The United Nations today reiterated that the Cambodian genocide tribunal must be permitted to carry out its work without any outside hindrance, after one of the judges resigned, citing attempted interference by Government officials in the court’s proceedings.
Under an agreement signed by the UN and the Government, the Extraordinary Chambers in the Courts of Cambodia (ECCC) was set up as an independent court using a mixture of Cambodian staff and judges and foreign personnel. It is designated to try those deemed most responsible for mass killings and other crimes committed under the Khmer Rouge three decades ago.
Judge Siegfried Blunk, the international co-investigating judge at the ECCC, submitted his resignation to Secretary-General Ban Ki-moon as of 8 October, citing repeated statements by Government officials regarding what are known as cases 003 and 004.
Case 003 reportedly involves two former senior members of the Khmer Rouge military suspected of being responsible for the deaths of thousands of people, while case 004 is believed to involve three other senior members.
Following his appointment as a co-investigating judge last year, Judge Blunk proceeded with investigations in these two cases with the expectation that a previous statement reportedly made by the Cambodian Prime Minister to the Secretary-General that these cases “will not be allowed” did not reflect Government policy, according to a news release issued by the tribunal.
However, the Cambodian Minister of Information stated in May that, “if they want to go into case 003 and 004, they should just pack their bags and leave.”
While Judge Blunk will not let himself be influenced by such statements, the tribunal noted, “his ability to withstand such pressure by Government officials and to perform his duties independently, could always be called in doubt, and this would also call in doubt the integrity of the whole proceedings in cases 003 and 004.”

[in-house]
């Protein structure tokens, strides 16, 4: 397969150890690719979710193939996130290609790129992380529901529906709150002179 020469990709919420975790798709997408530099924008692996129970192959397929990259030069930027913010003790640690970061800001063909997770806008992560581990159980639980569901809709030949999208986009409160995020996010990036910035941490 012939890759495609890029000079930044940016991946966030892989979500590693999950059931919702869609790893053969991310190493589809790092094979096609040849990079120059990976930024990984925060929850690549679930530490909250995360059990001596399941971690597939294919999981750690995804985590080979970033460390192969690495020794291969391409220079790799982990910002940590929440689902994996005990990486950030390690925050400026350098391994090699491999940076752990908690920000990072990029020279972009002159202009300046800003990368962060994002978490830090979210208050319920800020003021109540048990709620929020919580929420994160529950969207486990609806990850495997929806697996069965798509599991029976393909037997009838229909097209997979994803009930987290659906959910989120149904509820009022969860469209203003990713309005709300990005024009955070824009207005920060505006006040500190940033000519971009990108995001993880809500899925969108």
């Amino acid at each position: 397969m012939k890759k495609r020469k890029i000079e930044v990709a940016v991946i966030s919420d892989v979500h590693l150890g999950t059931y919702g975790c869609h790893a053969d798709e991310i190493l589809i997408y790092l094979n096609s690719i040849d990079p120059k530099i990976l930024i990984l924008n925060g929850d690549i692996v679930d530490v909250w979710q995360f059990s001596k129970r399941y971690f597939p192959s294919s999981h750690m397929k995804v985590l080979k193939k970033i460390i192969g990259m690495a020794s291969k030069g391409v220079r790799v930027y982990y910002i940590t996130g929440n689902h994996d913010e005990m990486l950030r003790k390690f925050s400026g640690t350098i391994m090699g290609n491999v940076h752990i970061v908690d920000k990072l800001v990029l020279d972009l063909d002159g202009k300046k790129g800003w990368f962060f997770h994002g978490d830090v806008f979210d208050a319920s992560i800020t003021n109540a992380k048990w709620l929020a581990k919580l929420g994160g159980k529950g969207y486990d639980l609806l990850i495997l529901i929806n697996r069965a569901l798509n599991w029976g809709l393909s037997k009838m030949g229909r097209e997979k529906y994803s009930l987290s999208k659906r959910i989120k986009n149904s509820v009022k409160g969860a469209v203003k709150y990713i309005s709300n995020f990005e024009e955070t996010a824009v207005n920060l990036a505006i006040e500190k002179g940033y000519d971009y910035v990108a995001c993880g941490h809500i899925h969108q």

The Secretary-General has thanked Judge Blunk for his service and has noted the reason stated for his resignation, according to deputy spokesperson Eduardo del Buey.
“The United Nations has constantly emphasized that the ECCC must be permitted to proceed with its work without interference from any entity, including the Royal Government of Cambodia, donor States or civil society,” Mr. del Buey told reporters in New York.
He added that the UN is working urgently to ensure that the reserve co-investigating Judge, Laurent Kasper-Ansermet of Switzerland, is available as soon as possible to replace Judge Blunk, so that the work of the ECCC is not disrupted.
Estimates vary but as many as two million people are thought to have died during the rule of the Khmer Rouge between 1975 and 1979, which was followed by a protracted period of civil war in the impoverished South-East Asian country.